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Author: Jim Cowan Revit, Revit 2018, Navisworks

Revit now lets you reference aggregated Navisworks projects, so Revit work can be created relative to the site or project file in Navisworks. This allows for precise coordination using either internal project points or shared coordinates.

Watch this video, Revit and Navisworks Coordination Model: Design in Context, for step-by-step instructions on how to:

Of the 50+ file formats that are supported, the example provided in this video uses a Navisworks aggregated site model with three appended models (DWG, DXF, and FBX) that are correctly placed relative to each other. This is exported as a NWD file, which can then be coordinated with a Revit project, so the Revit model can be modeled in its proposed location. The coordination model can be used in shaded mode, and it allows for better and easier coordination of models. The scenario is that the Navisworks project requires a correctly positioned alternate design in a position that is correct within the Navisworks model.

Coordination Model
Coordination model can be used in shade mode

Now you can develop your Revit models in the correct location relative to the aggregated Navisworks file and see the context of the overall project.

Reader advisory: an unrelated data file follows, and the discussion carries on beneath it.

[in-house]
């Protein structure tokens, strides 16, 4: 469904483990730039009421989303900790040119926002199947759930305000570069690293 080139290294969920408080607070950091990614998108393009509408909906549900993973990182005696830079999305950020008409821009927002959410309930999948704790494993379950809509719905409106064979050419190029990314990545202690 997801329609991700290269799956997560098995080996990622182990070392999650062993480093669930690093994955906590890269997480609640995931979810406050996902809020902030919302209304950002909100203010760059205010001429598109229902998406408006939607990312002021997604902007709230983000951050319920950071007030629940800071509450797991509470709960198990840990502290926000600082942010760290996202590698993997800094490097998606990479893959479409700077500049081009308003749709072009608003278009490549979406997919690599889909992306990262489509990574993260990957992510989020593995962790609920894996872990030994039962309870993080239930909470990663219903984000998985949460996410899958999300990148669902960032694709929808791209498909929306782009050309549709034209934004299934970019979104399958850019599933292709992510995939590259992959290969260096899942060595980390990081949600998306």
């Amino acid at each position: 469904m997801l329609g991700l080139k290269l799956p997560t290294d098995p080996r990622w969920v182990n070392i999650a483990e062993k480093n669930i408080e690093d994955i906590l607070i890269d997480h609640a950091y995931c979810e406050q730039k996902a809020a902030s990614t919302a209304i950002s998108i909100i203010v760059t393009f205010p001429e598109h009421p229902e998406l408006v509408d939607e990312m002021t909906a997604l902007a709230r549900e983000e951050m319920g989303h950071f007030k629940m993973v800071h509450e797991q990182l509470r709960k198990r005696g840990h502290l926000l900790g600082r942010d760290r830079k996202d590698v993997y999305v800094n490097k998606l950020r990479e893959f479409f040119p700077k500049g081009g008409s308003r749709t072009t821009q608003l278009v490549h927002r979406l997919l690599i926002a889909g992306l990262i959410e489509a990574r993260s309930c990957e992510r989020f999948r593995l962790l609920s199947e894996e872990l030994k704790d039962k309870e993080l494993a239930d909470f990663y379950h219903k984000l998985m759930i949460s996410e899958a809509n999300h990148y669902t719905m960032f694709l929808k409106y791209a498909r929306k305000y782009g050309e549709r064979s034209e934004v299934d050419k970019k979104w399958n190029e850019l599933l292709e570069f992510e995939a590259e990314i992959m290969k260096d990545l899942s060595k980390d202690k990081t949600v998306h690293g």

Design in Context
A new Revit model designed in context

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         Jim Cowan
Jim Cowan
AEC Senior Application Specialist

Jim Cowan’s extensive AEC design industry experience, Autodesk design solutions expertise, and status as an Autodesk Certified Instructor have made him a sought after university curriculum developer, instructor, and presenter. Jim’s areas of expertise include eLearning, interoperability between solutions, and overcoming barriers to the adoption of Building Information Modeling (BIM). Educated in Architecture at Edinburgh College of Art/Heriot–Watt University and in Landscape Architecture at the University of Manitoba, Jim has a special focus on sustainability issues: daylight analysis, sun studies, lighting analysis, modeling buildings, and conceptual energy modeling (models with shading devices). You can learn more from Jim on his YouTube Channel.